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Blues Wonder

Taj Mahal wants to see you dance

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DREAMING IN COLOR Taj Mahal’s stage name came to him in a dream about Ghandi.
  • DREAMING IN COLOR Taj Mahal’s stage name came to him in a dream about Ghandi.

It's no surprise that music legend Taj Mahal says the blues is life.

"It's a living music to me, and it will always live because people will always have this kind of distortion in their life where they need something to help them," Mahal says. "Blues covers all facets of life, from the worst to the best."

Musically, Mahal reflects that sentiment by covering all facets of the blues. Anyone who's followed the guitarist for the last 50 years can attest to the way his innovative blend of Afro-Caribbean jazz, reggae and world music has pushed and redefined the boundaries of blues.

"Music has been a part of my culture for centuries, and I'm joining in on the version of it that happens here and making sure I stay connected to all the other relatives," he says.

From the beginning, Mahal made it his mission to play with as many different people as he could, and growing up around jazz in Harlem, he notes that music transcended race and culture. Born Henry Saint Clair Fredericks, he adopted the stage name Taj Mahal in 1959 after dreaming of Gandhi and learning of the social-tolerance movements in India.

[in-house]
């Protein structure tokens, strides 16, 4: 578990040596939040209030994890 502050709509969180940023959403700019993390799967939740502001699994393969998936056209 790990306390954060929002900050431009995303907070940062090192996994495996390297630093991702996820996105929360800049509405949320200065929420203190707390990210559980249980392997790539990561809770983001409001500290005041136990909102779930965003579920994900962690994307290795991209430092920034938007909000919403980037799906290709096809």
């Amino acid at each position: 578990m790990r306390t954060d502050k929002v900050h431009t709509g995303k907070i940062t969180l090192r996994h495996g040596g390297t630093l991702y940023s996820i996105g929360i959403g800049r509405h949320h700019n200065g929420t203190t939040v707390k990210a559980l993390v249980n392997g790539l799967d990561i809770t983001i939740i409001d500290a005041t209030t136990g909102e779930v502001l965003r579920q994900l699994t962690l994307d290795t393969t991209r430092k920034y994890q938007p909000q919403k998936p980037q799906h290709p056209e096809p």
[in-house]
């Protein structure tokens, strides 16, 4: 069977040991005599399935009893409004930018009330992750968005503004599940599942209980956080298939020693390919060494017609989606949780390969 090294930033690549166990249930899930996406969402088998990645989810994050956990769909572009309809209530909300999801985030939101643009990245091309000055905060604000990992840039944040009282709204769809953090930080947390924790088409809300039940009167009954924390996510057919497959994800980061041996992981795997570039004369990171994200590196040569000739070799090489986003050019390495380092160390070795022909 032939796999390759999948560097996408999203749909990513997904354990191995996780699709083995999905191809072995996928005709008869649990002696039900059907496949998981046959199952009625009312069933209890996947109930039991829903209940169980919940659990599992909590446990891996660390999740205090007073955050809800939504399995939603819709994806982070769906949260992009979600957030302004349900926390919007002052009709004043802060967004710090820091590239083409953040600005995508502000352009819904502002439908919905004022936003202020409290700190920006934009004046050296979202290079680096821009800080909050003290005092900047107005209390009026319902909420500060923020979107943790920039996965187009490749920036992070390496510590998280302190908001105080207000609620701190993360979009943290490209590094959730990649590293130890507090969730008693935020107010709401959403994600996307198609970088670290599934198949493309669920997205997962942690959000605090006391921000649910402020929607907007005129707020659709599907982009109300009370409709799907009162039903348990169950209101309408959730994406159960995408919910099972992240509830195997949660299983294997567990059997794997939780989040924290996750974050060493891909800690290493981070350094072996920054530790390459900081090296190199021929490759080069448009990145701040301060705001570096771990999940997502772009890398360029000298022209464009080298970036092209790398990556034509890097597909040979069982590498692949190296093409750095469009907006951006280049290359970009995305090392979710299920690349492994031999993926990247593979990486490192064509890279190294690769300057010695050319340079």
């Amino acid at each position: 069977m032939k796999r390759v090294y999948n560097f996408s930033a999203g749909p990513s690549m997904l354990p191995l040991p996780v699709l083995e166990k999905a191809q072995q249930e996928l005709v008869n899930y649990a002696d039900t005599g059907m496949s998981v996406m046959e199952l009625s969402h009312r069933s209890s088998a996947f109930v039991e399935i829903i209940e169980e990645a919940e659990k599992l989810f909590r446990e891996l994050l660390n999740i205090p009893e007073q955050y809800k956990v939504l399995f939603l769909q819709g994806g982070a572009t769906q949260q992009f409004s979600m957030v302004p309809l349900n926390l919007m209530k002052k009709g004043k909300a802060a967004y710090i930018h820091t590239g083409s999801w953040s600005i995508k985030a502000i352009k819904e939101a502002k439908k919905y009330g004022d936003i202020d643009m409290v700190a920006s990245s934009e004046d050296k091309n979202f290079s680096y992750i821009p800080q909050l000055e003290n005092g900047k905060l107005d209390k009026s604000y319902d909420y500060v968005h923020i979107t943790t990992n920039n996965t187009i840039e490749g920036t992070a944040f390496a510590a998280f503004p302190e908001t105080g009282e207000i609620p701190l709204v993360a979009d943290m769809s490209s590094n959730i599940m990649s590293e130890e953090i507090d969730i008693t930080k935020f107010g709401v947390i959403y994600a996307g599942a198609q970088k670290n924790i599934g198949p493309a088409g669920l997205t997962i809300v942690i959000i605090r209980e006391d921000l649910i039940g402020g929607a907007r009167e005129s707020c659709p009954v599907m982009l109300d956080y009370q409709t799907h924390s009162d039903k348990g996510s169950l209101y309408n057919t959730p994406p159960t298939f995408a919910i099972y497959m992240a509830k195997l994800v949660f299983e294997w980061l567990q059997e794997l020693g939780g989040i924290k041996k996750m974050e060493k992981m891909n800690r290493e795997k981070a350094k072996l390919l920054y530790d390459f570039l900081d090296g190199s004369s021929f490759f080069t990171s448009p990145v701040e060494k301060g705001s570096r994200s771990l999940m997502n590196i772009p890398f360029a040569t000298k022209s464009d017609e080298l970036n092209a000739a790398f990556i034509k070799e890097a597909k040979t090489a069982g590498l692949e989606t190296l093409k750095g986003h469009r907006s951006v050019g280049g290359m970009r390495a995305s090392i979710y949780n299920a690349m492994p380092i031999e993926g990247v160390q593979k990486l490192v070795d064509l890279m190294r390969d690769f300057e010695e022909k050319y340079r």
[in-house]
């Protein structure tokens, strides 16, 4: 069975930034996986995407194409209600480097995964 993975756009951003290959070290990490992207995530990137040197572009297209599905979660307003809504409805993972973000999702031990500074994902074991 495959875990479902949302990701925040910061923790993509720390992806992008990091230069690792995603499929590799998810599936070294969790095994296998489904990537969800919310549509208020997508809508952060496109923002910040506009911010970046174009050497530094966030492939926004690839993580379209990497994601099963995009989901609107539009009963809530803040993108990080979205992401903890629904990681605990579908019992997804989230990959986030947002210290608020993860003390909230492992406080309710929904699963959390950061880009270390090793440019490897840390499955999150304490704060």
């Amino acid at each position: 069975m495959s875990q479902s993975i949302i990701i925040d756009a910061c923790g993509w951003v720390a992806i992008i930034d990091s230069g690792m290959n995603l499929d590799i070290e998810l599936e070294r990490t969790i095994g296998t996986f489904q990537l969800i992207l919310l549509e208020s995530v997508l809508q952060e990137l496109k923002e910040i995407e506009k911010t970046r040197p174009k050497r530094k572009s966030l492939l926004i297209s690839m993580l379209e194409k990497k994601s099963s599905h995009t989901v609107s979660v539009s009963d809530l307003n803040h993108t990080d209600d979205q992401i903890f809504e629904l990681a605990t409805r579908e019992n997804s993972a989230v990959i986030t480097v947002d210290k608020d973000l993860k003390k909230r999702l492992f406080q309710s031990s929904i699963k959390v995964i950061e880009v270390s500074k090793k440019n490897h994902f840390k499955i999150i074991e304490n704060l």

Mahal's philosophy continues to win him acclaim today, and he's having one of his best years yet. In January, he won the Grammy for Best Contemporary Blues Album for his 2017 collaborative LP with Keb' Mo', called

TajMo. Mahal was also honored as the B.B. King Entertainer of the Year and Acoustic Artist of the Year at the 2018 Blues Music Awards in Nashville.

"The experience was great. He's a meticulous producer and an incredible guitar player, just amazing," says Mahal of Keb' Mo'. "I'm glad to work with him anytime."

Currently based in Berkeley, Mahal makes his way back to Johnson's Beach in Guerneville this weekend for another appearance at the Russian River Blues Festival, on June 10, in conjunction with the Johnson's Beach Feel Good Party on June 9.

"It's one the of big West Coast festivals that I like to get a call from," says Mahal. "I run into people I don't get to see, and it's a great audience, a great venue and grounds."

In addition to the Taj Mahal Trio, this year's Russian River Blues Fest features the Robert Cray Band, Eric Burdon & the Animals and Elvin Bishop's Big Fun Trio.

"We're coming to play and to see you dance," Mahal says. "The more dancing, the happier we are."

Johnson's Beach Feel Good Party and Russian River Blues Festival happen Saturday and Sunday, June 9–10, at Johnson's Beach, Guerneville. $60 and up. russianriverfestivals.com.

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